And in that box Chuck had stored away a tin bugle, three coloured November Seventh badges and some money—46 kopeks in all—which he had not squandered like Geek but had put away for their long journey. But like a hawk Geek flew at Chuck, wrenched his metal box out of his hands and, jumping up on the windowsill, hurled it out of the window.
Chuck was outraged. He gave an ear-splitting howl and with cries of "The telegram! The telegram! Sensing that something was wrong, Geek hurried out after him. In vain did they search for the metal box with the unopened telegram. It had either fallen deep into a snowdrift or had dropped on to the pathway and been picked up by someone passing by.
In any case, the box with the sealed telegram and all its treasures was lost for good. They had already made it up, for they knew that both would get it hot from Mother. Being a whole year older than Geek, Chuck was afraid he might come in for the greater share of the punishment, so he thought hard. We can have just as much fun without it! She took off her coat, sat down on the sofa and showed them the stiff green tickets—one big one and two little ones.
Soon they had their supper. Then the noise subsided, the lights were turned off and they all fell asleep. Mother knew nothing about the telegram, and so naturally she did not ask the boys about it. But since the train drew out of the station at a very late hour the windows were black, and Chuck and Geek did not see anything of interest. At night Geek woke up feeling thirsty. Though the little lamp on the ceiling had been turned off, everything round Geek—the tumbler dancing up and down on the white cloth of the table, the yellow orange that now looked green, and the face of Mother who was fast asleep—was bathed in a bluish light.
Through the snow-flecked window Geek saw the moon— it was an immense moon, not at all like the one in Moscow. He was quite certain now that the train was speeding through high mountains, from where the moon was much nearer.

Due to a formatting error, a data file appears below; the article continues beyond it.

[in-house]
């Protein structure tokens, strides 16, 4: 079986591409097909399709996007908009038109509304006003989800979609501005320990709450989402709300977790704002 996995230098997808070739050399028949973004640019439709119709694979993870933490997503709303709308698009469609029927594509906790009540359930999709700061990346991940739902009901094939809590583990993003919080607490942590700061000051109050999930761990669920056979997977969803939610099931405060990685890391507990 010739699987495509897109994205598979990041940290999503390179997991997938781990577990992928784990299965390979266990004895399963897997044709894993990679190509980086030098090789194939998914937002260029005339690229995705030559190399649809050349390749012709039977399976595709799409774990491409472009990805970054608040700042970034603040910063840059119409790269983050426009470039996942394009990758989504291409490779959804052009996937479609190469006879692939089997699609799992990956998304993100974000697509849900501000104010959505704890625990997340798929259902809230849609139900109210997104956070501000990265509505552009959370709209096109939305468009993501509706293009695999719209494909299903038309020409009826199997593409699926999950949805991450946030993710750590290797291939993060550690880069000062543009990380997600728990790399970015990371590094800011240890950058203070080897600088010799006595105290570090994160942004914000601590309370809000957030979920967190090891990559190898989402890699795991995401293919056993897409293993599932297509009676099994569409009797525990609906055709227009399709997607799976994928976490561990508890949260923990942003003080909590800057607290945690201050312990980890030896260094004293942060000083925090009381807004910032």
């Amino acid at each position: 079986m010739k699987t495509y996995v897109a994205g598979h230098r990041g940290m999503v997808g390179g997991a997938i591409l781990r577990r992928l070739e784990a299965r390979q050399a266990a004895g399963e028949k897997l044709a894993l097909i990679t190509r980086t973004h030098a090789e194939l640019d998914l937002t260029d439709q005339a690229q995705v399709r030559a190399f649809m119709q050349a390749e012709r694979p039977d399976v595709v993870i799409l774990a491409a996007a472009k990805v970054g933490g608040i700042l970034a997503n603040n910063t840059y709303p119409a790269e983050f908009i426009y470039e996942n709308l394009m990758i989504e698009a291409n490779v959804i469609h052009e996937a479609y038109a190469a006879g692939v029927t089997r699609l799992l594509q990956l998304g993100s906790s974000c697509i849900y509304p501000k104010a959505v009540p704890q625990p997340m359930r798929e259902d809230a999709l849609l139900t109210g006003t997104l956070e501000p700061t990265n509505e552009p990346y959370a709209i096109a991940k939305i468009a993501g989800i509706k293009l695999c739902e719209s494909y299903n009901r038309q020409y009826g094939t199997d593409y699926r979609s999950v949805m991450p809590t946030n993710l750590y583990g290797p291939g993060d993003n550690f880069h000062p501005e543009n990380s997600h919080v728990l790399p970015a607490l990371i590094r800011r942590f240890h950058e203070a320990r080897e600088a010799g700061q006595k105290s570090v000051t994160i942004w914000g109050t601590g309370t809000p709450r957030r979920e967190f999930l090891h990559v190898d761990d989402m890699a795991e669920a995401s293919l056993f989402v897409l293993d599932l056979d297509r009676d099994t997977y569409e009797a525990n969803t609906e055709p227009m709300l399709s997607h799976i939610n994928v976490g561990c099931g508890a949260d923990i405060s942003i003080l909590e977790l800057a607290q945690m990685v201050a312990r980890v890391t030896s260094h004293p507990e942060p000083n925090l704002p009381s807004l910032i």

He woke Mother and asked her for some water. But she refused to give him any for a very good reason and told him to eat a piece of orange instead. Geek pouted but broke off a section of orange. Now he did not feel like sleeping any longer. He shook Chuck to wake him up. Chuck only snorted angrily and went on sleeping. Geek then put on his felt boots, opened the door and went out into the corridor.
It was a long and narrow corridor. There were seats attached to the wall, and they shot back with a bang when you got off them. Ten more doors opened out on the corridor. They were all a glossy red and had shiny brass handles. Geek sat on one seat, then on another, then on a third and so on until he found himself at the end of the coach.
But at that very moment the porter came in with his lantern and scolded Geek for making so much noise when people were sleeping. As soon as the porter had gone, Geek hurried back to his compartment. He opened the door with an effort, then closed it ever so carefully so as not to wake Mother, and jumped into the soft bed. Finding fat old Chuck sprawled all over the bed, Geek poked him in the side to make him move over. But horrors! Instead of towheaded chubby Chuck, what should Geek see but the angry moustached face of a strange man!
The light was switched on, and when Geek saw that he had walked into the wrong compartment he began to howl louder than ever. When they realised what had happened, everybody laughed. The man with the moustache pulled on his trousers and tunic and took Geek back to his own compartment.
Geek ducked under his blanket and quietened down. The train rocked, the wind moaned. At last, Geek too fell asleep. And he dreamed the strangest dream: The train was stirring; it did seem That voices sounded everywhere— Each wheel with mutterings filled the air.
CHUCK AND GECK
Publication history[ edit ] Arkady Gaidar started working upon the story in December Later that year it came out as a separate book Detgiz Publishers, illustrations by A Yermolayev , with considerable changes made by the author and under the new title "Chuk i Gek". As the New Year closes in, Mr. Seriogin, longing to see his wife and children, sends a telegram asking them to come over. After making a very long and eventful train journey and a two-day journey through taiga on a horse sled, they arrive to find that their father and his team of geological researchers are not at the base.
Chuck and Geck